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									 LECTURE NOTES:                OCEANOGRAPHY (MARSC 100),                   SNYDER, L.

                                CH. 15 Marine Animals

Earth’s Early Atmosphere contained little O2 (mostly: CO2, nitrogen, water vapor)
Oxygen Revolution:
      ~2 BYA (Billion years ago) photosynthetic autotrophs produced O2
    By ~900-700 MYA (million years ago), Enough O2 was produced to support
       Animals
    Ozone layer also developed: Oxygen rising up from the troposphere & into the
       stratosphere form Ozone (O3) when exposed to increased ultraviolet radiation.
           o Ozone blocks out harmful UV sun from reaching the troposphere where we
               all live.

The Invertebrates
90% of all living & fossil animals
Lack a rigid skeleton for muscle attachment
Soft bodies, many with hard covering
33 Phyla
Phylum: group of organisms with common architecture, complexity, evolution

Phylum Porifera (Sponges)
Most primitive animals (asymmetrical)
Benthic, sessile (attached, don’t move)
Reefs, rocks, sandy bottom, & on other organisms
Suspension feeders: strain plankton, organic debris from water

Sponges Body: simple or complex bag w/ many holes
    Water & food (dissolved nutrients, plankton) enters central cavity through holes
      where food is digested. Excess water is expelled out the top of the sponge (“bag”).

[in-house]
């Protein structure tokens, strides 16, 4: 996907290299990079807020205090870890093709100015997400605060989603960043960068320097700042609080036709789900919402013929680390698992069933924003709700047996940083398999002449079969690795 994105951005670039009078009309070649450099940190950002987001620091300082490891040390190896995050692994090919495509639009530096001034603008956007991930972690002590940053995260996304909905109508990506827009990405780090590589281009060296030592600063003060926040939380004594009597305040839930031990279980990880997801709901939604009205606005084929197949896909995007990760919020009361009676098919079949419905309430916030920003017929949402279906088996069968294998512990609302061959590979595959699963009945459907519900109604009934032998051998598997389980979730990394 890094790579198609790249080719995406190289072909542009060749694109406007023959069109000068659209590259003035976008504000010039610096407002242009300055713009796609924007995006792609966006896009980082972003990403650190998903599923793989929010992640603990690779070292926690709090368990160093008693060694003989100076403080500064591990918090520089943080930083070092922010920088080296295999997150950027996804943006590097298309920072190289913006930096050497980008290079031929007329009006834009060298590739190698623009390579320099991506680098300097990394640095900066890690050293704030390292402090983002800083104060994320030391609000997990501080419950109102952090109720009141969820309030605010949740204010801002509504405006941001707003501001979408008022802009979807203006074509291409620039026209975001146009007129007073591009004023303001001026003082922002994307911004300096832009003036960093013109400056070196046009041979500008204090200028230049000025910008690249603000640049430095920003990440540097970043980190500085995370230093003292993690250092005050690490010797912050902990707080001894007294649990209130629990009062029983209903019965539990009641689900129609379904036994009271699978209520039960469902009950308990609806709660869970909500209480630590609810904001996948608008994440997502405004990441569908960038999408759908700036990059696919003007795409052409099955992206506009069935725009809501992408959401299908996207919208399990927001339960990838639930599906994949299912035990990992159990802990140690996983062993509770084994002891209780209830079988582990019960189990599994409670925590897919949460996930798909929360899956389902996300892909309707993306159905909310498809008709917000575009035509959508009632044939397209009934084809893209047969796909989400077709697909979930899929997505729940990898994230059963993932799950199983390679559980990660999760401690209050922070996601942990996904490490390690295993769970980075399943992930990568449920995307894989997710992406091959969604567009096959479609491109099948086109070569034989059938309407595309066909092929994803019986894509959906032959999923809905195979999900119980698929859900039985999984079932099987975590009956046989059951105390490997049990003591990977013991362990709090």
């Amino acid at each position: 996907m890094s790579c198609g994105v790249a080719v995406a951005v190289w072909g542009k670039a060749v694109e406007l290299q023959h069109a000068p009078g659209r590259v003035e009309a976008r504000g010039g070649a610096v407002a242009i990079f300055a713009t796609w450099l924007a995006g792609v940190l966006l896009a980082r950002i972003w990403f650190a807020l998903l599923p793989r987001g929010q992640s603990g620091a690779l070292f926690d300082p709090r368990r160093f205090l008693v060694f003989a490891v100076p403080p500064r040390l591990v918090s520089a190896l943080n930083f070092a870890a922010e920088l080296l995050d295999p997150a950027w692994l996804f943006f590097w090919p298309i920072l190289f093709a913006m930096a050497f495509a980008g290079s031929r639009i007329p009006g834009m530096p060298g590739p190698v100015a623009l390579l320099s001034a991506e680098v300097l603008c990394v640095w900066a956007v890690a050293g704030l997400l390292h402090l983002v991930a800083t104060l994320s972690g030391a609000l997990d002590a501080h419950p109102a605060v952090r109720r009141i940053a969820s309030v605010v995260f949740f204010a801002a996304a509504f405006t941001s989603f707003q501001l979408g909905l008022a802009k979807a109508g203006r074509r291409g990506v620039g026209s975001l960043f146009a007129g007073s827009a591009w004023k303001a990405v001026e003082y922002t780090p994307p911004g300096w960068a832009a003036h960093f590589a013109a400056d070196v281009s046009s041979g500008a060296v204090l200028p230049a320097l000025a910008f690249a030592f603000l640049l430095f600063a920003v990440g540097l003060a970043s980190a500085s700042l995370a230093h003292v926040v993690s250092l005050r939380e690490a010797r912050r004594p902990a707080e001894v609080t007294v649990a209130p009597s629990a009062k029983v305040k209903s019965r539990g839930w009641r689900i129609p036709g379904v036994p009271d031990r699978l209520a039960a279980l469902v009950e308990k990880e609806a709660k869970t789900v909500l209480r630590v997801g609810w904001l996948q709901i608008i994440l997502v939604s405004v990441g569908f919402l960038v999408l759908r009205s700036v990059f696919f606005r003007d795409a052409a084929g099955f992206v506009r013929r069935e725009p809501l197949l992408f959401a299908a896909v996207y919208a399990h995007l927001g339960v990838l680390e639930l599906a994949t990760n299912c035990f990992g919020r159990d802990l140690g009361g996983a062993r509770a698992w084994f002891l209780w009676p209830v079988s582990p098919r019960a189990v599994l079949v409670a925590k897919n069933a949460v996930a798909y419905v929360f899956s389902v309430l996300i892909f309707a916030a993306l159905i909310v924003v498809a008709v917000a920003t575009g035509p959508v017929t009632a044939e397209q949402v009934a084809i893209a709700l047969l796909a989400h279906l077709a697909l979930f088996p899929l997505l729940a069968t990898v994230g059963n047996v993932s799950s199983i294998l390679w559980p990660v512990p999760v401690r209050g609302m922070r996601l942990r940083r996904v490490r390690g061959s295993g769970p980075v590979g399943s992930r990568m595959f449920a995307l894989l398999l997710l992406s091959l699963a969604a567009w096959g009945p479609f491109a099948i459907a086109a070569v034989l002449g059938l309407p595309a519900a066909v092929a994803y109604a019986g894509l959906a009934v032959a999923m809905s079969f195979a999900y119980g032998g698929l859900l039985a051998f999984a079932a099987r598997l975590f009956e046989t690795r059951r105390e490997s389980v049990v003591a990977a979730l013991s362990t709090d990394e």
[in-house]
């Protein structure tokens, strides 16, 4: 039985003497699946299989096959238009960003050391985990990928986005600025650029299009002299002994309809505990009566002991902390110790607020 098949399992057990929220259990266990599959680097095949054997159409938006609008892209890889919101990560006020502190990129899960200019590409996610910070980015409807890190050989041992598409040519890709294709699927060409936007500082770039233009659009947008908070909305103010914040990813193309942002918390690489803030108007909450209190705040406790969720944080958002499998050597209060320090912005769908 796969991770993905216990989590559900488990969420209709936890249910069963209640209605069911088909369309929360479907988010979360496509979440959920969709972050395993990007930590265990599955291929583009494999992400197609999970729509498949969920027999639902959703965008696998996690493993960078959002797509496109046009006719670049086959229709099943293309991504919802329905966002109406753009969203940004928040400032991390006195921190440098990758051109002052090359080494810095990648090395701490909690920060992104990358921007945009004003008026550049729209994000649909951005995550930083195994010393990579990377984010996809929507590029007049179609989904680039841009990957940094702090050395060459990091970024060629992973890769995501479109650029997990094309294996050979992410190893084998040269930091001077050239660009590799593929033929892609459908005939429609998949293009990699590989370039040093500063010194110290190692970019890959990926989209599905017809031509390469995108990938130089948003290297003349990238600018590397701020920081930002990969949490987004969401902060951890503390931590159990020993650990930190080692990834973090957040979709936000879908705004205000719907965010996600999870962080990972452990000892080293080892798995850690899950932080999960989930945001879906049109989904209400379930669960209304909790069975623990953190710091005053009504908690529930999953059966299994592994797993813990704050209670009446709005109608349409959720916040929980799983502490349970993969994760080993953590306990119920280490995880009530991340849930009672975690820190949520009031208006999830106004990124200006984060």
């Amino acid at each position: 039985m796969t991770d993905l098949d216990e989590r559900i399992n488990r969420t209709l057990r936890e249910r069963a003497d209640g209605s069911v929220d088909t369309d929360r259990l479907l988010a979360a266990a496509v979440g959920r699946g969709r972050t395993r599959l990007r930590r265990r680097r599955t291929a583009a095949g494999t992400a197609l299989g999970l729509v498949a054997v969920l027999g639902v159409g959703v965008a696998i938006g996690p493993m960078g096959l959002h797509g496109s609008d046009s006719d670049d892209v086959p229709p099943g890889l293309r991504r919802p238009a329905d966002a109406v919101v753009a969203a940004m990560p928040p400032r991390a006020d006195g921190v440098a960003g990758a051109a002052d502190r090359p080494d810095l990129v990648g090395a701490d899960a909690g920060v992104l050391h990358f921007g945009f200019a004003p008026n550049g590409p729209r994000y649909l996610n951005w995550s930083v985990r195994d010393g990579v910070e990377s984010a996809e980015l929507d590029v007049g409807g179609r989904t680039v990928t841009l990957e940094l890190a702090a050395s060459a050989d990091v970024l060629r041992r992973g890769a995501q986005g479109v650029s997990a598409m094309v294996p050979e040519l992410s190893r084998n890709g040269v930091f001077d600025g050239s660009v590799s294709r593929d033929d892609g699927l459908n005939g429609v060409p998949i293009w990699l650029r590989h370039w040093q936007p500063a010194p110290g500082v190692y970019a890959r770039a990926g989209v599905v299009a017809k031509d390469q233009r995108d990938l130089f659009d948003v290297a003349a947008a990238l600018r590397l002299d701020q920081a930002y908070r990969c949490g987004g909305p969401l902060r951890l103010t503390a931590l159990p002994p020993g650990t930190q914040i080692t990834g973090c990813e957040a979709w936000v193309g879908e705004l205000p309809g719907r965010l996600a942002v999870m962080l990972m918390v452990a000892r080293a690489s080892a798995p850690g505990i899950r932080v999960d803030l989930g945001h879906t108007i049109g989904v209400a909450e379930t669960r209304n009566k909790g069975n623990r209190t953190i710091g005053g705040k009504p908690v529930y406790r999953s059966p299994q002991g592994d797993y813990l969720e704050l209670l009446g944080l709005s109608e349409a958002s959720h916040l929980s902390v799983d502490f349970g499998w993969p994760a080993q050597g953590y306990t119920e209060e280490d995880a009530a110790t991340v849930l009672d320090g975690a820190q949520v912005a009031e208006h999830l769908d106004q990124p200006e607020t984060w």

o Collar cells (with tail-like flagella) aid this process by whipping water &
             food into sponge
    Body (Bag) held rigid by small imbedded spicules (skeletal fragments)

Phylum Cnidaria
Sea anemones, coral, sea jellies
Radial symmetry (wheel)
2 forms:     medusae (free-swimming upside-down bag)
             Ex: Sea jellies (jellyfish)
             polyp (sessile, right-side up bags)
             Ex: Anemones (often solitary), Coral (individual polyps live in colonial
             groups

Cnidarians are Carnivores:
Prey on small fish & zooplankton
Nematocysts: Special organelles inside cnidoblast cells
Function like harpoons (sticky or armed with strong toxins)
Found on feeding tentacles

Coral Polyp
    One opening/exit for food & waste (Bottle gut)
    Zooxanthellae: symbiotic algae live in tissues
          o Zooxan. Provide coral with: O2, proper pH, carbohydrates (glucose from
              photosynthesis)
          o In return, Zooxan. Receive from coral: CO2, nutrients, substrate &
              protection
    Coral polyps Secrete a hard calcium carbonate skeleton (colony) that individual
       polyps live in (like an apartment complex)

Worm Phyla
   Several distinct Phyla & classes
   Bilateral symmetry (left & right side mirror images)
   Selected Phyla Examples:
        o Platyhelminthes (flatworms): Free-living scavengers & predators, many
            very colorful
        o Nematoda (roundworms): Often parasitic (fish, marine mamals)
        o Annelida (segmented worms): Some mobile, some predators, many
            immobile
                 EX: Sedentary Tubeworms: build stony tubes for protection of soft
                   body that lives inside (often colonial)
                 EX: Feather duster worm (tube worm) filter feeds on plankton &
                   dissolved nutrients with a colorful, feathery appendage

Phylum Mollusca